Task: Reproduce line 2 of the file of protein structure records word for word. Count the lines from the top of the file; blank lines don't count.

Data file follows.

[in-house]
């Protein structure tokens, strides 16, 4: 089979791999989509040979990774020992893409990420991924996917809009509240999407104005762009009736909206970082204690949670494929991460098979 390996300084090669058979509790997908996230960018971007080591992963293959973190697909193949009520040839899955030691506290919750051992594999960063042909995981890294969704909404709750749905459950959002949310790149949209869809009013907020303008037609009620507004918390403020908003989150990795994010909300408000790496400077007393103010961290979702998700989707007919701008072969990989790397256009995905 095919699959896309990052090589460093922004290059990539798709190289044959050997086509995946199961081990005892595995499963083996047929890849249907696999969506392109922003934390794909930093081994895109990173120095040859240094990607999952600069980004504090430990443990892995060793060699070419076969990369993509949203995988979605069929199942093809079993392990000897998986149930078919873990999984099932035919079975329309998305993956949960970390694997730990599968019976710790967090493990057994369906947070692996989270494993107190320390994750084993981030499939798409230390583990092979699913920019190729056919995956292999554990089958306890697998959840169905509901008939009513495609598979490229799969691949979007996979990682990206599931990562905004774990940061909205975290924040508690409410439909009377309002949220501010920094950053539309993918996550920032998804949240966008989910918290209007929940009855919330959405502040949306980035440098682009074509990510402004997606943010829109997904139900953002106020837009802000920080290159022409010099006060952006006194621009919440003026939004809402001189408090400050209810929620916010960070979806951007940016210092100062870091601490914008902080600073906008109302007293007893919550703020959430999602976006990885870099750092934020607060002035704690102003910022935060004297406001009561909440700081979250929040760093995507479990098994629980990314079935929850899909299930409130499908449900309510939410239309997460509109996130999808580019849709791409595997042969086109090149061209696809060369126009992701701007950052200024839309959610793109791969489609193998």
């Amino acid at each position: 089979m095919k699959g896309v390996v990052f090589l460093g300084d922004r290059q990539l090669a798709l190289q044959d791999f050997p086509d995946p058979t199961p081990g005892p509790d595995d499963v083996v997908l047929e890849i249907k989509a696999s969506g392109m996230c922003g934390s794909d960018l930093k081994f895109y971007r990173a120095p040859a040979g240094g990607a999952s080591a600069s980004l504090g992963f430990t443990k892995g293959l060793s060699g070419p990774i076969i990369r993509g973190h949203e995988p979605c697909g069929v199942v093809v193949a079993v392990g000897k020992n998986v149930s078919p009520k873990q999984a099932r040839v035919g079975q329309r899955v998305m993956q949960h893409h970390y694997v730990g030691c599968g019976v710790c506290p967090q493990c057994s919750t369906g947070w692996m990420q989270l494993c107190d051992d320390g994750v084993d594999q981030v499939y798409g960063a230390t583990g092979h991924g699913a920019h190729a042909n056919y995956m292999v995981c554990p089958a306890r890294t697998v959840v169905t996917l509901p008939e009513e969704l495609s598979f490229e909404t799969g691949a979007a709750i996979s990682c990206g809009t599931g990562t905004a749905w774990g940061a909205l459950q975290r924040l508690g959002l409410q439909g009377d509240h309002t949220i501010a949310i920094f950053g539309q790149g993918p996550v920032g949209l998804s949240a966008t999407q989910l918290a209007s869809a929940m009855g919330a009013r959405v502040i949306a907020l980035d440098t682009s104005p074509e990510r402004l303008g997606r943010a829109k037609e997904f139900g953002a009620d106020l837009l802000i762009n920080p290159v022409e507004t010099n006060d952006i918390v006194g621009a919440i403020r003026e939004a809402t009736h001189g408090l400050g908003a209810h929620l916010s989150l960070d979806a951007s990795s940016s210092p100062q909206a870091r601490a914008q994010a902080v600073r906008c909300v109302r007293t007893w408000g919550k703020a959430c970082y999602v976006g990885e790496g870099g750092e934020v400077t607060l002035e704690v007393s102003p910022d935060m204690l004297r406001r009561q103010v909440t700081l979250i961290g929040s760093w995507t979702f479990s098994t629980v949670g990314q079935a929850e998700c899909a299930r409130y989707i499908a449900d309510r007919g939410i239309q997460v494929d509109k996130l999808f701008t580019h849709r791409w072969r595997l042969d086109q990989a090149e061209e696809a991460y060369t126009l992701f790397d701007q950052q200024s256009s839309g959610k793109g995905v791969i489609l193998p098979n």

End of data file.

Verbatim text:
């Protein structure tokens, strides 16, 4: 089979791999989509040979990774020992893409990420991924996917809009509240999407104005762009009736909206970082204690949670494929991460098979 390996300084090669058979509790997908996230960018971007080591992963293959973190697909193949009520040839899955030691506290919750051992594999960063042909995981890294969704909404709750749905459950959002949310790149949209869809009013907020303008037609009620507004918390403020908003989150990795994010909300408000790496400077007393103010961290979702998700989707007919701008072969990989790397256009995905 095919699959896309990052090589460093922004290059990539798709190289044959050997086509995946199961081990005892595995499963083996047929890849249907696999969506392109922003934390794909930093081994895109990173120095040859240094990607999952600069980004504090430990443990892995060793060699070419076969990369993509949203995988979605069929199942093809079993392990000897998986149930078919873990999984099932035919079975329309998305993956949960970390694997730990599968019976710790967090493990057994369906947070692996989270494993107190320390994750084993981030499939798409230390583990092979699913920019190729056919995956292999554990089958306890697998959840169905509901008939009513495609598979490229799969691949979007996979990682990206599931990562905004774990940061909205975290924040508690409410439909009377309002949220501010920094950053539309993918996550920032998804949240966008989910918290209007929940009855919330959405502040949306980035440098682009074509990510402004997606943010829109997904139900953002106020837009802000920080290159022409010099006060952006006194621009919440003026939004809402001189408090400050209810929620916010960070979806951007940016210092100062870091601490914008902080600073906008109302007293007893919550703020959430999602976006990885870099750092934020607060002035704690102003910022935060004297406001009561909440700081979250929040760093995507479990098994629980990314079935929850899909299930409130499908449900309510939410239309997460509109996130999808580019849709791409595997042969086109090149061209696809060369126009992701701007950052200024839309959610793109791969489609193998």